A man barged into a birthday party early Sunday, shot his estranged wife and three other people to death, then went home, set his truck and house on fire and killed himself, police said.
Witnesses described a chaotic scene that started when the man showed up uninvited at the party and told about a dozen people there that he blamed them for his wife leaving him, said homicide detective Ervins Ford.
Then he opened fire. Some took cover while others, including a pregnant woman, ran into the street.
"It was chaotic," Ford said. "I can't imagine what it was like in there."
The man also killed his 51-year-old wife's mother and daughter, along with her daughter's boyfriend, whose birthday they were celebrating, Ford said.
Police did not release the victims' names because other family members had not been notified. They said the man and his wife were married about four years and they weren't sure when she left him.
Officers got a call shortly after midnight that numerous shots had been fired and a red pickup truck had been spotted leaving the scene.
Juan Sosa, who lives a block away, was out walking his dog early Sunday when he heard two shots and saw people running toward him, screaming. Then he heard as many as two dozen more shots and ducked behind a large tree to call police.
"I didn't want to get hit," he said.
The pregnant woman who fled was taken to the hospital as a precaution, but she was not hurt.
Soon after, someone called 911 to say a building about three miles away was on fire and more shots had been fired. That's where officials found the alleged gunman dead. Ford said he set fire to both his truck and the building he lived in before shooting himself.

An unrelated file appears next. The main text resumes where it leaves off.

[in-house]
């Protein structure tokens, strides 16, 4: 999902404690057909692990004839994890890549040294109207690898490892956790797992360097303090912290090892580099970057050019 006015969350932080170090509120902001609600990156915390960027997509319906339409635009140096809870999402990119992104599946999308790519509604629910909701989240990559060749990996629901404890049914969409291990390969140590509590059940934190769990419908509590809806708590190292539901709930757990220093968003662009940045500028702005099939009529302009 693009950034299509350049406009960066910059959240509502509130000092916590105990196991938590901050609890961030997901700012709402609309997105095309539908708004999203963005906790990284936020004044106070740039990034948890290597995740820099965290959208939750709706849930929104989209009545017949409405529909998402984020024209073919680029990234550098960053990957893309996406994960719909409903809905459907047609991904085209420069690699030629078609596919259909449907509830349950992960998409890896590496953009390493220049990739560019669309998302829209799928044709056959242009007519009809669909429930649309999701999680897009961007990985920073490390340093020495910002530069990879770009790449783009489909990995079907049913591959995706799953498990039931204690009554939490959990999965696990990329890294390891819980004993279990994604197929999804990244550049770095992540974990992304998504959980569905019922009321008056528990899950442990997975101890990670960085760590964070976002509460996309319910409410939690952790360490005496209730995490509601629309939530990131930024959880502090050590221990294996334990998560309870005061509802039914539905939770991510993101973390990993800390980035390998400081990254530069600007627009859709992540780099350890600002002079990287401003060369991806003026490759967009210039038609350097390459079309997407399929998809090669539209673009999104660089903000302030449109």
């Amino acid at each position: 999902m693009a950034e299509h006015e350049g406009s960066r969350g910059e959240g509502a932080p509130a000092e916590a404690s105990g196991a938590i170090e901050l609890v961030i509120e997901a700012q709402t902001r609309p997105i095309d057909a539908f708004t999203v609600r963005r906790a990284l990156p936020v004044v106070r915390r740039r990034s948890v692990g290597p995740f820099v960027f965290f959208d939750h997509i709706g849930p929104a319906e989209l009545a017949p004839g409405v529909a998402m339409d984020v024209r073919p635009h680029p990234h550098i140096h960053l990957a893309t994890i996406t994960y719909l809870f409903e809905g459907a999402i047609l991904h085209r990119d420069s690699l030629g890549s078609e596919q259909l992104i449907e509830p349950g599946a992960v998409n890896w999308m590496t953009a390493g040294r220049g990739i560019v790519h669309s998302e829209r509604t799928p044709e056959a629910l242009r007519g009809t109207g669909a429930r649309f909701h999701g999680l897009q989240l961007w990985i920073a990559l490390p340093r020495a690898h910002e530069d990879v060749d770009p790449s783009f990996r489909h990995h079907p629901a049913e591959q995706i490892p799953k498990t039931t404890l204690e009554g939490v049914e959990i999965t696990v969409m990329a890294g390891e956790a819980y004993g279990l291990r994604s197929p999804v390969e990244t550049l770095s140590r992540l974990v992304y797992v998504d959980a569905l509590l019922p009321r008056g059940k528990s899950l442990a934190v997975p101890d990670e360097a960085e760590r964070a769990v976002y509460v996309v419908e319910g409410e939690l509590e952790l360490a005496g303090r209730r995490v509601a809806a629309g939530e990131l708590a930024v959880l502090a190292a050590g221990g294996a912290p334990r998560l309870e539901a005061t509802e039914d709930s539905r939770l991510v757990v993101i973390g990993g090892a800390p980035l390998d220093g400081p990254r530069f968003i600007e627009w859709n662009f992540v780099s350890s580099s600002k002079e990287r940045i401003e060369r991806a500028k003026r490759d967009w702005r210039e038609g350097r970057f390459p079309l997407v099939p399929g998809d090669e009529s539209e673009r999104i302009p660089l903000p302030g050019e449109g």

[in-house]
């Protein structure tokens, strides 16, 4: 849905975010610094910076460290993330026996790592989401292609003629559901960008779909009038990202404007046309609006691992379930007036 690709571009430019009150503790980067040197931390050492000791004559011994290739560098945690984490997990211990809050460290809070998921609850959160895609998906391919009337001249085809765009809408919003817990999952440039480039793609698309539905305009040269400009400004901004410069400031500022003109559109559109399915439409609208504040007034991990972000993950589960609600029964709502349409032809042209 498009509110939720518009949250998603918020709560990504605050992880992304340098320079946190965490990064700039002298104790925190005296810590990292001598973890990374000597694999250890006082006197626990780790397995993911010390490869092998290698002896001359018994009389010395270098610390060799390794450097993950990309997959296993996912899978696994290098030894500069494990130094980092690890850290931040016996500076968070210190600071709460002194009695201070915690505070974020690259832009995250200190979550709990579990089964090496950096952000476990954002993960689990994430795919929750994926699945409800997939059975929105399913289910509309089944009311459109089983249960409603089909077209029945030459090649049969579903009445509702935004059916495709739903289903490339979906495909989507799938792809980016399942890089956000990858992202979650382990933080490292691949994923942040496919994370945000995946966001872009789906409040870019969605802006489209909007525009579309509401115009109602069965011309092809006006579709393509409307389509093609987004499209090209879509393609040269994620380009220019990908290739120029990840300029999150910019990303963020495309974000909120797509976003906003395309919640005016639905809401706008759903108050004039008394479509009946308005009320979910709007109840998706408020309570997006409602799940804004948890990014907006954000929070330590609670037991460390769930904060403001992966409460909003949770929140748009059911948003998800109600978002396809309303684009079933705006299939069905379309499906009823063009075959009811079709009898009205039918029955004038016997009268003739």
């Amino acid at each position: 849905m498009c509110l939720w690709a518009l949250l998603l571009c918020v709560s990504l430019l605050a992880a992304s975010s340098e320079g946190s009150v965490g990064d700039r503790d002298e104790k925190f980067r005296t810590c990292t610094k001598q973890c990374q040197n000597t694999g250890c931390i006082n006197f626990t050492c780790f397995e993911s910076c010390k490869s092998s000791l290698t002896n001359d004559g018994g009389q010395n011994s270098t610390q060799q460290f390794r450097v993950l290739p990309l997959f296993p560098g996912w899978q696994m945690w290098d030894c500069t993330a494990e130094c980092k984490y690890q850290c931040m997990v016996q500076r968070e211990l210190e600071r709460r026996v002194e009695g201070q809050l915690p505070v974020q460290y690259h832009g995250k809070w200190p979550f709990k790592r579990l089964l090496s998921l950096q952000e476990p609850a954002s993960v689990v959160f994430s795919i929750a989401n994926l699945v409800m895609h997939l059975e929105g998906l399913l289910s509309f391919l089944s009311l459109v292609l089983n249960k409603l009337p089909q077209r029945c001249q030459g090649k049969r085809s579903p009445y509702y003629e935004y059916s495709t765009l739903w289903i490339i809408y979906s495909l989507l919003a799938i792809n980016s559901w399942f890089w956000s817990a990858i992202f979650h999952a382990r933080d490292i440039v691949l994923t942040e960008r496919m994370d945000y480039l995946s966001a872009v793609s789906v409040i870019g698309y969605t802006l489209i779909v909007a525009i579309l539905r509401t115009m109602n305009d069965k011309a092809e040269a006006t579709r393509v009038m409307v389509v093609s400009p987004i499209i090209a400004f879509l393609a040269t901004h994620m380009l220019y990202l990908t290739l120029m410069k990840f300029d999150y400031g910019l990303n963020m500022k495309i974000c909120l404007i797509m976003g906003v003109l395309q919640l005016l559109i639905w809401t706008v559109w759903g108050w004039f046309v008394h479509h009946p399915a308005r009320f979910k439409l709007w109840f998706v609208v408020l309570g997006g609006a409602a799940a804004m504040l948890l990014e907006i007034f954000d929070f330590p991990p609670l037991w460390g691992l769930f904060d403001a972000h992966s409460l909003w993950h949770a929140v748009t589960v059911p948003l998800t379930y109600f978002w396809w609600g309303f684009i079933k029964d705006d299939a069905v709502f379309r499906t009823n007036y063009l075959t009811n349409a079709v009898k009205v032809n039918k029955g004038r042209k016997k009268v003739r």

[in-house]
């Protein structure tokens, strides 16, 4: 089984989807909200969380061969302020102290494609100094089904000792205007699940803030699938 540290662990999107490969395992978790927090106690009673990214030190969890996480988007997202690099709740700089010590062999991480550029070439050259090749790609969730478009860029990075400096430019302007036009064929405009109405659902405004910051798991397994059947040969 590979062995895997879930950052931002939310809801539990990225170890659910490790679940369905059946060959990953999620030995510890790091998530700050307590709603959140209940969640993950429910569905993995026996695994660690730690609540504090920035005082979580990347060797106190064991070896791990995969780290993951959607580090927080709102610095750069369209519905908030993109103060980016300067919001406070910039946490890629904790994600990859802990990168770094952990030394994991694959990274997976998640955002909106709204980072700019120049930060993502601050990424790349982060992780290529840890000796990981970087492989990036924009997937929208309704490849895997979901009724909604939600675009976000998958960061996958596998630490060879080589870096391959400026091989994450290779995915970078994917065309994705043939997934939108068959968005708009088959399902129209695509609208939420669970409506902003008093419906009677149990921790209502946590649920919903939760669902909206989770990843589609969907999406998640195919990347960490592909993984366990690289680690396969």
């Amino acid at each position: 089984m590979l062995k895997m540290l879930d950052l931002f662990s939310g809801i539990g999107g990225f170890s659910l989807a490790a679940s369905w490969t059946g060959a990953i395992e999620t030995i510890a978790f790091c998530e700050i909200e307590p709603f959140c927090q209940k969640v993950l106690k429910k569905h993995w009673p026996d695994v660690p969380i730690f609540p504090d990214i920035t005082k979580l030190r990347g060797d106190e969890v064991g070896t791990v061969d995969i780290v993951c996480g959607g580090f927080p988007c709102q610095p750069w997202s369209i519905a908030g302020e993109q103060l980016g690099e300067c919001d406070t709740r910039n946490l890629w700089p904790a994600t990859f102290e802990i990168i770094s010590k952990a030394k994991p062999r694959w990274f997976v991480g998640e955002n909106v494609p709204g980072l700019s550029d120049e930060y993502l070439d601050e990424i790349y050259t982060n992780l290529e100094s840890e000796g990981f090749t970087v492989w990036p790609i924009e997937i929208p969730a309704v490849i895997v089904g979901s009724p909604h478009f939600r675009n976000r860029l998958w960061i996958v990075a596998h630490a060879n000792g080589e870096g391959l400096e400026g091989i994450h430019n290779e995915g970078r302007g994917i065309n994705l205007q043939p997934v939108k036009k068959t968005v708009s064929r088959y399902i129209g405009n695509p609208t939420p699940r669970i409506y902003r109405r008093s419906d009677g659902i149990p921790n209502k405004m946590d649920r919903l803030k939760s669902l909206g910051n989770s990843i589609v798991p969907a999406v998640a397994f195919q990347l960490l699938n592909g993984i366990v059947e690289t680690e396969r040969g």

Janseen Almodovar, who lives across the street, rushed outside when he heard people screaming and honking. He said the entire building and a truck out front were in flames.
"We thought the truck was going to blow up," Almodovar said.
Panicked neighbors weren't sure if anyone was inside the one-story ivory stucco building, but they couldn't knock because the fire was so intense.
Landlord Abel Loredo, who owns the building where the alleged gunman shot himself, said the man had lived there for five years and had always been on time with the rent for his one-bedroom, one-bathroom apartment.
Loredo declined to identify the man but said he had moved from Cuba about a decade ago and seemed very nice. The man was a cook at a restaurant in nearby Little Havana for a time before becoming an electrician a few years ago.
Neighbors said there had never been any problems with police and the man and his wife were often seen in their yard barbecuing. Loredo said the man's wife and her son had lived with him at some point, but he didn't know if they were still living there.
Sosa, who lives in the quiet neighborhood where the family gathering took place, said about 20 people ran into the street after the shots were fired. The last person he saw was a limping man who got into a red pickup truck and sped away without turning his lights on.
Sosa said he had seen the truck driving around the neighborhood earlier and that his father remembered seeing it several times in the last few weeks.
He did not know the people who were killed but said he felt badly for them.
"I feel sorry for the family," he said. "There's no excuse for that."